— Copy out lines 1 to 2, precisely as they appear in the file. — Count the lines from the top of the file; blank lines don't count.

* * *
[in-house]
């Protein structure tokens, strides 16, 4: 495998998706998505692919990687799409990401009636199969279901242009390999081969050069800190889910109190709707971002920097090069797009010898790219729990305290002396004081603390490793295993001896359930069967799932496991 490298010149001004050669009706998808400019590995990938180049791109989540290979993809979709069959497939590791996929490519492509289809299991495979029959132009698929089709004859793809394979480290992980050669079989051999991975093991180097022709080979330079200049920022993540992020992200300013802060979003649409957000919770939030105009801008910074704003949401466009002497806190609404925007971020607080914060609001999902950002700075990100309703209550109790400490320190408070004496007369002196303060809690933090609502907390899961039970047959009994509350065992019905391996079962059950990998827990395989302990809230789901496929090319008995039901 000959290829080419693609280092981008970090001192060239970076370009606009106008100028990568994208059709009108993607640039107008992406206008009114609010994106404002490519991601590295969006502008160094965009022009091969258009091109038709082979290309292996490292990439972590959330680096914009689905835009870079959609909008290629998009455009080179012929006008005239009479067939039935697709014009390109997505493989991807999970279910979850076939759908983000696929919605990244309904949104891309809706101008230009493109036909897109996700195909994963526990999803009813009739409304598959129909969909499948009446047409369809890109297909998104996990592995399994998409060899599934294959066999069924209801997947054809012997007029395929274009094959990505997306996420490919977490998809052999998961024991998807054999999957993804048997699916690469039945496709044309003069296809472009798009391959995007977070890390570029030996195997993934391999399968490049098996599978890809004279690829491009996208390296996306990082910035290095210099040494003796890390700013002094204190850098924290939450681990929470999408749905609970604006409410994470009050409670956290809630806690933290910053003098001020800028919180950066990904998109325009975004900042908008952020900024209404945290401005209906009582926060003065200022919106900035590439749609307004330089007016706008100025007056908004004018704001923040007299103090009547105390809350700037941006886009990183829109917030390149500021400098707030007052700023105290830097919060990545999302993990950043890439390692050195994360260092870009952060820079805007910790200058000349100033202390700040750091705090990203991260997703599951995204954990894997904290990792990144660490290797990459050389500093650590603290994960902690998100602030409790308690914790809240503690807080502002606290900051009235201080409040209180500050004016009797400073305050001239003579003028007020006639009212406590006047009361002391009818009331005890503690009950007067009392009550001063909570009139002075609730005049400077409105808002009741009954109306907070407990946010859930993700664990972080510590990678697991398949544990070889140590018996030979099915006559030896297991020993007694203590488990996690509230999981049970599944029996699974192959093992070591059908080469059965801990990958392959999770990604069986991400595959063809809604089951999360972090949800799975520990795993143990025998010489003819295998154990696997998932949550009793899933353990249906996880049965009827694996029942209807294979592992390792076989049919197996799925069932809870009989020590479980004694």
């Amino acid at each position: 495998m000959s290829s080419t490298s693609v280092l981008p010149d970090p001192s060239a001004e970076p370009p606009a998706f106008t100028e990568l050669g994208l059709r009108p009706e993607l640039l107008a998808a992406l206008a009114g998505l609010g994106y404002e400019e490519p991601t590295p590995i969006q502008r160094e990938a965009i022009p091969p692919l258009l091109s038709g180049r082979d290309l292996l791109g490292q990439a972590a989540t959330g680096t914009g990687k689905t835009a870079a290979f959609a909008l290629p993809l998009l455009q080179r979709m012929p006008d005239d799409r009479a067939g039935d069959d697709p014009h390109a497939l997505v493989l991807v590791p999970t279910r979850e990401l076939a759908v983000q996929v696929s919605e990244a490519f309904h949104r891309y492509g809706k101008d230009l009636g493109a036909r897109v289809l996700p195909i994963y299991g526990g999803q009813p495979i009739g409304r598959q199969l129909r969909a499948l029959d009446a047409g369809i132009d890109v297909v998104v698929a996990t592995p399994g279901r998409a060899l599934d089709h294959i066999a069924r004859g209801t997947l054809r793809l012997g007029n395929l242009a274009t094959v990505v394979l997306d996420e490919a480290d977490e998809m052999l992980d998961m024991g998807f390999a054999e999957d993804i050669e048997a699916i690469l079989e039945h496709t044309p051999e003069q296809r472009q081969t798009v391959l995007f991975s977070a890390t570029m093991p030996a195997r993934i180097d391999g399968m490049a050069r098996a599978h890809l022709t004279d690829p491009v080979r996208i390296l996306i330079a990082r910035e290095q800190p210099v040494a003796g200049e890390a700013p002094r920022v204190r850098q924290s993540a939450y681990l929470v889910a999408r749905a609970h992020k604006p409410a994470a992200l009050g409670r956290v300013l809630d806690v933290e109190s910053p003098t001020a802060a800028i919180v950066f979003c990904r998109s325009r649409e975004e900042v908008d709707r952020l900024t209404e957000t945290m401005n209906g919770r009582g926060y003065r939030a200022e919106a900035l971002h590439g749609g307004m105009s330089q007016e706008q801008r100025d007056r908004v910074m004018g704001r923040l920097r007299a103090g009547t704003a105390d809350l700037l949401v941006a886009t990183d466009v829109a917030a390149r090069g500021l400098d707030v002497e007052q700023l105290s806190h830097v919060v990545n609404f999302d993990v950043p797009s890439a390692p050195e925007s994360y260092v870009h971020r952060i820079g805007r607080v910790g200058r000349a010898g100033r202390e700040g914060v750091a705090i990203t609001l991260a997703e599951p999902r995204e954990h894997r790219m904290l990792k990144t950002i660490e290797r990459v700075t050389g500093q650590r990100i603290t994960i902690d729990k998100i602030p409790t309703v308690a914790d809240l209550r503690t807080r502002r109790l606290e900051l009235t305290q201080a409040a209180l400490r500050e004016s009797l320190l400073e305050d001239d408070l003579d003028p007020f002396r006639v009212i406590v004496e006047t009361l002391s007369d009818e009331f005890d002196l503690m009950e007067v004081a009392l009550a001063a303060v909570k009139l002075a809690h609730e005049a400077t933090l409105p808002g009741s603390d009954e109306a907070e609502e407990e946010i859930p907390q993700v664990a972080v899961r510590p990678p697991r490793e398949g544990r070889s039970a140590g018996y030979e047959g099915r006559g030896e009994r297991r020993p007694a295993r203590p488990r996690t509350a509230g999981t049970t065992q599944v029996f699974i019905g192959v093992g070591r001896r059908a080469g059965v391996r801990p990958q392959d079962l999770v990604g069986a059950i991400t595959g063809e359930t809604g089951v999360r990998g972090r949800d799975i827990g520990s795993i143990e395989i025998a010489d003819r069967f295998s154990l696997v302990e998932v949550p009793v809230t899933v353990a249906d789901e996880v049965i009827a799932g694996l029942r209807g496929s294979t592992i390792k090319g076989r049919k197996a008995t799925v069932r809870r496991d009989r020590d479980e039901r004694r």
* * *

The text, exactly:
[in-house]
């Protein structure tokens, strides 16, 4: 495998998706998505692919990687799409990401009636199969279901242009390999081969050069800190889910109190709707971002920097090069797009010898790219729990305290002396004081603390490793295993001896359930069967799932496991 490298010149001004050669009706998808400019590995990938180049791109989540290979993809979709069959497939590791996929490519492509289809299991495979029959132009698929089709004859793809394979480290992980050669079989051999991975093991180097022709080979330079200049920022993540992020992200300013802060979003649409957000919770939030105009801008910074704003949401466009002497806190609404925007971020607080914060609001999902950002700075990100309703209550109790400490320190408070004496007369002196303060809690933090609502907390899961039970047959009994509350065992019905391996079962059950990998827990395989302990809230789901496929090319008995039901 000959290829080419693609280092981008970090001192060239970076370009606009106008100028990568994208059709009108993607640039107008992406206008009114609010994106404002490519991601590295969006502008160094965009022009091969258009091109038709082979290309292996490292990439972590959330680096914009689905835009870079959609909008290629998009455009080179012929006008005239009479067939039935697709014009390109997505493989991807999970279910979850076939759908983000696929919605990244309904949104891309809706101008230009493109036909897109996700195909994963526990999803009813009739409304598959129909969909499948009446047409369809890109297909998104996990592995399994998409060899599934294959066999069924209801997947054809012997007029395929274009094959990505997306996420490919977490998809052999998961024991998807054999999957993804048997699916690469039945496709044309003069296809472009798009391959995007977070890390570029030996195997993934391999399968490049098996599978890809004279690829491009996208390296996306990082910035290095210099040494003796890390700013002094204190850098924290939450681990929470999408749905609970604006409410994470009050409670956290809630806690933290910053003098001020800028919180950066990904998109325009975004900042908008952020900024209404945290401005209906009582926060003065200022919106900035590439749609307004330089007016706008100025007056908004004018704001923040007299103090009547105390809350700037941006886009990183829109917030390149500021400098707030007052700023105290830097919060990545999302993990950043890439390692050195994360260092870009952060820079805007910790200058000349100033202390700040750091705090990203991260997703599951995204954990894997904290990792990144660490290797990459050389500093650590603290994960902690998100602030409790308690914790809240503690807080502002606290900051009235201080409040209180500050004016009797400073305050001239003579003028007020006639009212406590006047009361002391009818009331005890503690009950007067009392009550001063909570009139002075609730005049400077409105808002009741009954109306907070407990946010859930993700664990972080510590990678697991398949544990070889140590018996030979099915006559030896297991020993007694203590488990996690509230999981049970599944029996699974192959093992070591059908080469059965801990990958392959999770990604069986991400595959063809809604089951999360972090949800799975520990795993143990025998010489003819295998154990696997998932949550009793899933353990249906996880049965009827694996029942209807294979592992390792076989049919197996799925069932809870009989020590479980004694």